The Moderna trial has reached its enrollment goal of 30,000 subjects and at least 75% have already received both injections. This is not a challenge trial, but it is expected that many subjects in the vaccine and placebo arms will be infected and these will be tracked. Power calculations suggest that only a few dozen infections are necessary to determine whether there is a benefit to the vaccine over placebo. So far, the number of infected subjects is at or ahead of what they expected. The trial lasts two years, so there is plenty of time to collect data. There is, of course, understandable urgency to push out some vaccine ASAP.

I’m in the Moderna trial, which tests the efficacy of injecting the messenger RNA for the SARS-CoV-2 spike protein (the surface protein that gives coronaviruses their corona) directly into muscle. The protein is made in muscle cells and then (a) secreted and (b) presented to immune cells to stimulate the adaptive immune system. Technically, it is a double-blind trial, but so far, everyone in the vaccine arm experiences the short-term vaccine syndrome of headache, mild fever, muscle and joint ache after the booster. I did, and was able to get an antibody test confirming a robust response (IgG). I’ll continue to social distance and mask as before; I have no interest in testing just how effective the vaccine is or isn’t with my own body.

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“I am Woman”

Of Australian descent singer Helen Reddy passed on September 29, 2020 largely unnoticed, at least by me an old coffee house Marine. Helen’s song “I am Woman” was the 1972 anthem and soundtrack of the women’s movement, with the opening lyrics of “I am woman, hear me roar . . . In numbers too big to ignore” turning her into a feminist icon.

In 2011, Billboard named her the number-28 adult contemporary artist of all time (number-9 woman). In 2013, the Chicago Tribune dubbed her the “Queen of ’70s Pop”.

In 2015, Helen Reddy was diagnosed as having dementia and had moved into the Motion Picture and Television Fund’s Samuel Goldwyn Center, where she was cared for by family and friends. Reddy appeared in downtown Los Angeles at the January 21, 2017 Women’s March. The march for women’s rights and unity following the inauguration of Donald Trump brought out 750,000 people. Reddy was introduced by actress Jamie Lee Curtis and sang an a cappella version of “I Am Woman”.

For Aussie singers, Helen was one of the best along with the likes of Judith Durham of “The Seekers.”

Helen Reddy Reddy died on September 29, 2020 in Los Angeles at age 78.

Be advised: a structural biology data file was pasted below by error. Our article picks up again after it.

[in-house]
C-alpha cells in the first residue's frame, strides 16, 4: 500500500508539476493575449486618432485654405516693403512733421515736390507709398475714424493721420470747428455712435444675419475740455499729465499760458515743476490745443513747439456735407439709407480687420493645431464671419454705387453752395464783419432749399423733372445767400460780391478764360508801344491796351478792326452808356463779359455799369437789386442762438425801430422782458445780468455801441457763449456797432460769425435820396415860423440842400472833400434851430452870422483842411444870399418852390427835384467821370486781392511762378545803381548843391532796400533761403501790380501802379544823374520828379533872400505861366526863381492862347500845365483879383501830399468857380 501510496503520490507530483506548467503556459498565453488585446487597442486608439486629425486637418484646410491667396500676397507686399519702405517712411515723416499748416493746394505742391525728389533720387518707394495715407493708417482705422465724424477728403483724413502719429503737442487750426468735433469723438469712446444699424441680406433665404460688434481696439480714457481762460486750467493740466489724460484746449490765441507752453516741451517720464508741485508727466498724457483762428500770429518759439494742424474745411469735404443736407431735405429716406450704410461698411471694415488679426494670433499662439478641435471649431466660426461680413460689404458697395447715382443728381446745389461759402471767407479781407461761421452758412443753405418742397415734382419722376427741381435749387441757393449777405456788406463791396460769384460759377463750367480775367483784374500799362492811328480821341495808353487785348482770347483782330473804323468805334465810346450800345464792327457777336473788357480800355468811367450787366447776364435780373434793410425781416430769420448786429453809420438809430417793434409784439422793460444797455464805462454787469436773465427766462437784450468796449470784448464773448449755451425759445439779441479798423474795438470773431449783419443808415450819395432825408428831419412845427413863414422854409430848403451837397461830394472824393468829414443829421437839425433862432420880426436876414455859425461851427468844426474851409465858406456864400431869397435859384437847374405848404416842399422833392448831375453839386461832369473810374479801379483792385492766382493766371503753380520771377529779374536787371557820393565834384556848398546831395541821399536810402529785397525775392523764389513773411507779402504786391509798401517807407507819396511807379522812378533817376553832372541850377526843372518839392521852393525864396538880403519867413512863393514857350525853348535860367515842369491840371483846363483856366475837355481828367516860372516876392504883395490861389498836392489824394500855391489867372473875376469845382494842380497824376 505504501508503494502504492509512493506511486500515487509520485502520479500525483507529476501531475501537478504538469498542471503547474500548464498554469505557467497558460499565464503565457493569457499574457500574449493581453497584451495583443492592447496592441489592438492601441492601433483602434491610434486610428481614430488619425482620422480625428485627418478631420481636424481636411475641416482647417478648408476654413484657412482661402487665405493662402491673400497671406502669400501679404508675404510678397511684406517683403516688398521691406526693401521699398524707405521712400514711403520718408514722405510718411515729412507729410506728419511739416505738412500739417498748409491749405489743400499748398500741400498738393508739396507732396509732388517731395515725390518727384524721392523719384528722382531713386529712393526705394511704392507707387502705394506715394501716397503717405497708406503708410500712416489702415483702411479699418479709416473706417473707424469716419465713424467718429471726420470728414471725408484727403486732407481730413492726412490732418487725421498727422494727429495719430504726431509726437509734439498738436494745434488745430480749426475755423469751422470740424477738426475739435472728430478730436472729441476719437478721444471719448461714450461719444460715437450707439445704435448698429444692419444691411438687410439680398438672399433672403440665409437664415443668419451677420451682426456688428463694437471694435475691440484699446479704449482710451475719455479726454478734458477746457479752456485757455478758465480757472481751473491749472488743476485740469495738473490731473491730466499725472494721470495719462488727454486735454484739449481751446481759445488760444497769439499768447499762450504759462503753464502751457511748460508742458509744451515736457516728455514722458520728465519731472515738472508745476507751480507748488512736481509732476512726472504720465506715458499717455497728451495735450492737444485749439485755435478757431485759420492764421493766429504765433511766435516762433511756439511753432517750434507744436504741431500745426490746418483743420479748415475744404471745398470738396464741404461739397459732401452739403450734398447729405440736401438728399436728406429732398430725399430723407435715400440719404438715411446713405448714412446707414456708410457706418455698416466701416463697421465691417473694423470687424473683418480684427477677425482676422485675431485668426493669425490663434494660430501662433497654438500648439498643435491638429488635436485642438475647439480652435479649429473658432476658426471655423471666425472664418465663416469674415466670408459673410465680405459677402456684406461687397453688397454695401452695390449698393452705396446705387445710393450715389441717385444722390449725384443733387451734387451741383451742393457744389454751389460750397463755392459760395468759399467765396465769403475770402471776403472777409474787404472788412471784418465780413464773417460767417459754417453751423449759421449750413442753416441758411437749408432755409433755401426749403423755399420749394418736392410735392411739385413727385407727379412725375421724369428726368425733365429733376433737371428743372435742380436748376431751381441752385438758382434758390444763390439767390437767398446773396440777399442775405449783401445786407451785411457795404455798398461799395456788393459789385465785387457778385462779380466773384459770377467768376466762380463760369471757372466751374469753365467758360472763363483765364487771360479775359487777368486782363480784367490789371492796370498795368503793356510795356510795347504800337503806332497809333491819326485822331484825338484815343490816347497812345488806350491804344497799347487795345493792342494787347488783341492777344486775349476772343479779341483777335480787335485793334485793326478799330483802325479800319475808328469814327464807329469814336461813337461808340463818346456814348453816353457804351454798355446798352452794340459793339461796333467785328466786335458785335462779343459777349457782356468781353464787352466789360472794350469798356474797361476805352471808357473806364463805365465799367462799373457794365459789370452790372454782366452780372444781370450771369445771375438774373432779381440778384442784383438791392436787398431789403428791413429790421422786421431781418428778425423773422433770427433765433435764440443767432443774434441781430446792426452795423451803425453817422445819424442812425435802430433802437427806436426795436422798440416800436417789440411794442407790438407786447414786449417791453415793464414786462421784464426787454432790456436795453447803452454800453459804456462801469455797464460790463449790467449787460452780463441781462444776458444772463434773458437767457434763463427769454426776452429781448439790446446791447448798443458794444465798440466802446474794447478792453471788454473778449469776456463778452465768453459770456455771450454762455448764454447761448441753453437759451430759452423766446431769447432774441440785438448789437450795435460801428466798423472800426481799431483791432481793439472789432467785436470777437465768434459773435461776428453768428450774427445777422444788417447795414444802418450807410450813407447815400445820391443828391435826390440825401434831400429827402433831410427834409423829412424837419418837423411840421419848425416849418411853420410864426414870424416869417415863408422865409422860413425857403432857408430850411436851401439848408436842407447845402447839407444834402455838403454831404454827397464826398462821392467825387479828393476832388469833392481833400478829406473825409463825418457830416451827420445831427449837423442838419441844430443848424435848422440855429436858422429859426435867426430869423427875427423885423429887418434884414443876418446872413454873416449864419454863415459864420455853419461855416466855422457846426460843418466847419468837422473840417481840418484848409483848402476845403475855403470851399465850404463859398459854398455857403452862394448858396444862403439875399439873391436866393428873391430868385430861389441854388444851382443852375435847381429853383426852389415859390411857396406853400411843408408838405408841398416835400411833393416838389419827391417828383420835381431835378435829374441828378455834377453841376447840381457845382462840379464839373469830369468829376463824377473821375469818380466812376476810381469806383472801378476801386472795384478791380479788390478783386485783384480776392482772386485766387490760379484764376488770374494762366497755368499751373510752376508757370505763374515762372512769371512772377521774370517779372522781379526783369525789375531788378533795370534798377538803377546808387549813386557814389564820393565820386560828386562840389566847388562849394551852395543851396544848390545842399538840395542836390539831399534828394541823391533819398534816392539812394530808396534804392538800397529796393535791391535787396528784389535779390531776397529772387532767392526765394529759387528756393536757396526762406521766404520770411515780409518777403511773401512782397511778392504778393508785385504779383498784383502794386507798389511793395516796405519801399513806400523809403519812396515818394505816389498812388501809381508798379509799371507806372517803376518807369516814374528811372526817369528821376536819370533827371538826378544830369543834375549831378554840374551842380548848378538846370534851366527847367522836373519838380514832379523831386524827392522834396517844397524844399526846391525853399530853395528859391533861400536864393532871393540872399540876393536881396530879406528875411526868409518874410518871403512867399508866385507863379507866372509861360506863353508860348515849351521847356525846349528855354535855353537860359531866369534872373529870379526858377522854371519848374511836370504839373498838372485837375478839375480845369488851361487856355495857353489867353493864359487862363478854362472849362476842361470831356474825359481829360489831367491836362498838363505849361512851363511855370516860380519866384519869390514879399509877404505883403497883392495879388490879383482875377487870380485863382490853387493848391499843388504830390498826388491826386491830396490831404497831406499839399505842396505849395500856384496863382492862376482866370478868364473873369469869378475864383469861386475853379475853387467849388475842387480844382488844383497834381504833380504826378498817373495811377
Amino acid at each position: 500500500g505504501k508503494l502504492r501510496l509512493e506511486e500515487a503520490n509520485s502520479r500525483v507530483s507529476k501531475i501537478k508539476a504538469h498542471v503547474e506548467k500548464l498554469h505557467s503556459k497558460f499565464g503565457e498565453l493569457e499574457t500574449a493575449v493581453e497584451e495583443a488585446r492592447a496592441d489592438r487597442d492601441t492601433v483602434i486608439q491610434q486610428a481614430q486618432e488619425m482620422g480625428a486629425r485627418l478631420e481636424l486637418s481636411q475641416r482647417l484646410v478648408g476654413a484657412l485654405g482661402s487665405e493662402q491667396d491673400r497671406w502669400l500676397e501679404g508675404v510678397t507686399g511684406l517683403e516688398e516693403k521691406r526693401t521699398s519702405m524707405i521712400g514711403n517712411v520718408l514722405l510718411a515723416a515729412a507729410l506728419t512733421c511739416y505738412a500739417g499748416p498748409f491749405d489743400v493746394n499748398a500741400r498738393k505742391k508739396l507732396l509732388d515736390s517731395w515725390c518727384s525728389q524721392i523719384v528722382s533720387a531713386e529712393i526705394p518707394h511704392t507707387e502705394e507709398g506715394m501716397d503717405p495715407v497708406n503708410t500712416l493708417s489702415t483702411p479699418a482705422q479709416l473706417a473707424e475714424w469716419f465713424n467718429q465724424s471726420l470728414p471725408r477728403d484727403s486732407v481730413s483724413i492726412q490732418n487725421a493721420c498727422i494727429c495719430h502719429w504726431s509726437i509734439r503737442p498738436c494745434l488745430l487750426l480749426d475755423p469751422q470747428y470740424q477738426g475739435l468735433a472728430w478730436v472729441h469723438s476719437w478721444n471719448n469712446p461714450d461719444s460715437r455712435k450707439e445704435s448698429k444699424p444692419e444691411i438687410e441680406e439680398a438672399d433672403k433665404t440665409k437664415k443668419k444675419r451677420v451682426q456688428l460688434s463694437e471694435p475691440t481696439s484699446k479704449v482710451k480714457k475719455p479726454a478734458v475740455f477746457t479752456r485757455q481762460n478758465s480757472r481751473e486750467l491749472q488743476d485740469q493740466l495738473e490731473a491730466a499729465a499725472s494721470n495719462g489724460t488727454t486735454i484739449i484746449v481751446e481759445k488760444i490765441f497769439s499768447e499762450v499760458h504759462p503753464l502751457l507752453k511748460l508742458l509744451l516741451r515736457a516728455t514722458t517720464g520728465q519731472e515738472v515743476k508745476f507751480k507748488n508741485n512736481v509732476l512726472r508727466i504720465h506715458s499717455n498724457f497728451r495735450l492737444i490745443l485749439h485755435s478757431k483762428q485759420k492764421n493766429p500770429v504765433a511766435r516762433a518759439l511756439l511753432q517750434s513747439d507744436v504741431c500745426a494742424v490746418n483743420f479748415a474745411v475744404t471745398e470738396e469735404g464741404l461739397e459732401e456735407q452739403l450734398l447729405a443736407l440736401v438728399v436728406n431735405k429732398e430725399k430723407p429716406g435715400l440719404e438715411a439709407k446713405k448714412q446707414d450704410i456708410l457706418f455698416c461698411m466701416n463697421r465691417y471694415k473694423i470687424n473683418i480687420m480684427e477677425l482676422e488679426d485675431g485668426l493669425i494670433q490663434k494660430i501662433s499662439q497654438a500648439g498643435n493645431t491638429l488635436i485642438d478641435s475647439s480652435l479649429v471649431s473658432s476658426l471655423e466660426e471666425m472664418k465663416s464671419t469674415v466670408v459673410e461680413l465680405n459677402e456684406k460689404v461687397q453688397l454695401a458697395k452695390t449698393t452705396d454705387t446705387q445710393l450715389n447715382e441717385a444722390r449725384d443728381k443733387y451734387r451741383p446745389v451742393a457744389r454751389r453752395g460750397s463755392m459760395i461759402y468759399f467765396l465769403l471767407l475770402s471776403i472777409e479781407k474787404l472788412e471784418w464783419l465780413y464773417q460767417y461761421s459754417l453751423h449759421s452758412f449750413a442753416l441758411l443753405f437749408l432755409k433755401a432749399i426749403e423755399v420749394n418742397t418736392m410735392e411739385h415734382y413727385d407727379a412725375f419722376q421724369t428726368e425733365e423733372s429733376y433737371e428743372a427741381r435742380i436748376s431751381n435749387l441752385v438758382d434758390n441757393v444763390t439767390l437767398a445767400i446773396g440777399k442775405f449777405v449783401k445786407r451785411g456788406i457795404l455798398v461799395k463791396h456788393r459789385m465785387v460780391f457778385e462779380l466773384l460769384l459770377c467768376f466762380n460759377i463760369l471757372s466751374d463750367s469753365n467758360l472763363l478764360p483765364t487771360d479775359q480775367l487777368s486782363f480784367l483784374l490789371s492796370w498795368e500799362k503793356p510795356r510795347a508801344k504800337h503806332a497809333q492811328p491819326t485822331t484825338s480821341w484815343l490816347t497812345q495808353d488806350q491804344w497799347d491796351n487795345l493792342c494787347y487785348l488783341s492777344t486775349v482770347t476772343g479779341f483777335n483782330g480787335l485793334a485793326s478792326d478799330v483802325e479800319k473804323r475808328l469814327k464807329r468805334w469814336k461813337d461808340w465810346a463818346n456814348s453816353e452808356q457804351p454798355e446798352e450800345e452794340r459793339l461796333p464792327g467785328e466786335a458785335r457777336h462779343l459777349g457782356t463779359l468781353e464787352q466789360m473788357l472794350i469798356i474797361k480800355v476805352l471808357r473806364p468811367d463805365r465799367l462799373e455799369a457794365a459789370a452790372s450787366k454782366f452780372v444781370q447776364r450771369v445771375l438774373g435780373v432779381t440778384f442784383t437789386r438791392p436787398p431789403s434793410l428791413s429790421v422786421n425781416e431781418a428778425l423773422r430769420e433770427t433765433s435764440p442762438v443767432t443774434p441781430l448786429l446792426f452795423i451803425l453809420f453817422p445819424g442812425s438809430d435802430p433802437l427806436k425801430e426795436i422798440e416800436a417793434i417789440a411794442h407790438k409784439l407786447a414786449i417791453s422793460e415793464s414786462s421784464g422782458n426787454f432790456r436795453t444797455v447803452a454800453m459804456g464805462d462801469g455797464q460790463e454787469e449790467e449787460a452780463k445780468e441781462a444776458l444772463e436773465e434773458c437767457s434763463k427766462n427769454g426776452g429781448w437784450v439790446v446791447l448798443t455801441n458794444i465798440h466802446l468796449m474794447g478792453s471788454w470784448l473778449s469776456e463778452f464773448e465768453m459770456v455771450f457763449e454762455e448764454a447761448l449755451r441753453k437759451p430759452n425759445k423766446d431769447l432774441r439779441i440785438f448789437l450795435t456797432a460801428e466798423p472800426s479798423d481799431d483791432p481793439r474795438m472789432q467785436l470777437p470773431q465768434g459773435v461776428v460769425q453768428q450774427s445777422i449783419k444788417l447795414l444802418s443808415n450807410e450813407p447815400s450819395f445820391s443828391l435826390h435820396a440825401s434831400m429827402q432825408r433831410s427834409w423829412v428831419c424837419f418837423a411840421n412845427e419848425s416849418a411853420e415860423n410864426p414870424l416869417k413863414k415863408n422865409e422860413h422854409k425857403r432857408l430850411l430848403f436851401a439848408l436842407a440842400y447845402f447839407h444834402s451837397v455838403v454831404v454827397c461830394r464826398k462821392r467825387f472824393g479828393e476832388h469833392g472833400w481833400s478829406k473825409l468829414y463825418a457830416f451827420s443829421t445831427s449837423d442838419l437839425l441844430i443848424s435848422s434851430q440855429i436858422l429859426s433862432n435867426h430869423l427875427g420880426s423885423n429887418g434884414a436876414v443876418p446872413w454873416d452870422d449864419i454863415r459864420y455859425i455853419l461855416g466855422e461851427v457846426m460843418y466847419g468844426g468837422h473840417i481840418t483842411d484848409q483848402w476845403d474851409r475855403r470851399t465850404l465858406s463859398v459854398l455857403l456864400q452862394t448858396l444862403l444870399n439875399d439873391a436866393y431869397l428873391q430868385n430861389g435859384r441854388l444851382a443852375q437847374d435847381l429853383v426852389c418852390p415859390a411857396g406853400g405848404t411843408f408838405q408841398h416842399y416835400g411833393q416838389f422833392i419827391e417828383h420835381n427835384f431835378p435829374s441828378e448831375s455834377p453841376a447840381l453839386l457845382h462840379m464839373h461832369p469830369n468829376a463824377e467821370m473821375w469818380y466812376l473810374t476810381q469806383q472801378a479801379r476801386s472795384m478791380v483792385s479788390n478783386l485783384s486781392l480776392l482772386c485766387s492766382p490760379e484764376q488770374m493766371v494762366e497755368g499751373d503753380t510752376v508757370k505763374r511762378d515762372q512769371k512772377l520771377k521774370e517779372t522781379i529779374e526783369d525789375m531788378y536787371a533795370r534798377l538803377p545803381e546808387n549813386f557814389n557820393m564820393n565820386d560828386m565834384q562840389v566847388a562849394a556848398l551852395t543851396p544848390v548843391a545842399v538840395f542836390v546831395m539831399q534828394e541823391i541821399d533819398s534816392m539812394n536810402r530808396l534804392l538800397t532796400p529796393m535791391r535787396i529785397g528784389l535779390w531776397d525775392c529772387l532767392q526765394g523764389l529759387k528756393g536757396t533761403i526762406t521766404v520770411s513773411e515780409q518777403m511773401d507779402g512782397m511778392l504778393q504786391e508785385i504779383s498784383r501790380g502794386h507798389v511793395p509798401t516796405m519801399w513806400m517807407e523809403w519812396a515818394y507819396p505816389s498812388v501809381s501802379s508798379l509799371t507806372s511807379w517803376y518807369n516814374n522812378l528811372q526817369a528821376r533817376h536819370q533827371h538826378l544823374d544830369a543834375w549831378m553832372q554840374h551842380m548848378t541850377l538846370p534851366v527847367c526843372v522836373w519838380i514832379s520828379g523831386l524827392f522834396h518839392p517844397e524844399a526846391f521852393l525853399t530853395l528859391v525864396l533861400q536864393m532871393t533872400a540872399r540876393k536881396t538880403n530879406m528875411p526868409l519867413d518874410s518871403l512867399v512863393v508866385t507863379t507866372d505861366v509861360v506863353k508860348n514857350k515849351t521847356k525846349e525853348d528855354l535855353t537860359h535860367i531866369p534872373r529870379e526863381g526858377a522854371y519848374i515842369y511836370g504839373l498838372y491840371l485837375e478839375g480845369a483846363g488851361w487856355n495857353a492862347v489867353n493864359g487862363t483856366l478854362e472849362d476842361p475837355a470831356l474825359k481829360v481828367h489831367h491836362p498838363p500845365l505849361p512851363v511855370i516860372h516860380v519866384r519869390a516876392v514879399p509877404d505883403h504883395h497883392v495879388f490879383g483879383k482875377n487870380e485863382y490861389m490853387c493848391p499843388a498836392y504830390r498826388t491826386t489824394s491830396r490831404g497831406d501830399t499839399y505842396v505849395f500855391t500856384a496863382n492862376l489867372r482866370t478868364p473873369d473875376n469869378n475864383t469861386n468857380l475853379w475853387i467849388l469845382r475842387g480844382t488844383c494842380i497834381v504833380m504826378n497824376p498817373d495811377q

Helen Reddy, I Am Woman singer & feminist icon. Woman’s Agenda,

Helen Reddy, the roaring sound of feminism, The Sydney Morning Hearld

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Voting by Mail and the Next Election Meltdown – A Prophecy

Steve Hutkins at Save The Post Office, October 31, 2020

This post was written in 2016 and slightly updated on Oct. 31, 2018, exactly two years ago today. The update started like this:

According to this AP report today, alarms are already being raised about the rejection of many mail-in ballots in next week’s elections. Several of these elections are likely to be very close, and in some cases, votes cast by mail may make the difference. As the AP article notes, “nearly one of every four ballots cast in 2016 came through the mail or was handed in at a drop-off location, according to the U.S. Election Assistance Commission.” With more and more people choosing to vote by mail, controversies involving mail ballots are likely. Back in 2016, just before the November election, we ran this article about the potential for an election “meltdown” arising from voting-by-mail issues.

Following is the 2018 update, with no further revisions for 2020. Some of the details are out-of-date and incorrect, but much of the post is more relevant now than it was then.

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Notes on South and North Carolina Politics and Zeta

Been chatting (email) with a friend based in North Carolina. I thought I would share the comments at AB.

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I had to spend a good deal of time cleaning up after the remnants of Zeta. We got 5 inches of rain and 45 mph winds. I managed to get leaves out of the ditches and culverts before the storm so what came down didn’t do too much damage to the road. I had it cleaned up the next day. Our local power company is Western Carolina University – an odd leftover from 50 years ago. My neighbor heads up the maintenance and line crews so if there are trees down along our creek I’ll bring my tractor down and help them out. It made for a couple of long days but I got some good firewood out of the deal. It also took my mind off the election.

It looks like NC is going to Biden. We have a Democratic governor so shenanigans may be at a minimum but we have places like Alamance County where the local sheriff managed to make an ass out of himself and his department today. (North Carolina Senatorial Candidate) Cunningham looks like he’ll hold on after the disclosure of his extra-marital affair. No one likes Tillis, his own caucus hated him when he was in the legislature.

South Carolina may surprise some people. The area around Charleston has turned quite Blue over the last few years with a tech boom. Columbia is also shifting. (Jamie) Harrison has given Graham a run for his money. He’ll run at least three or four points behind Trump which may be just enough to get Harrison in.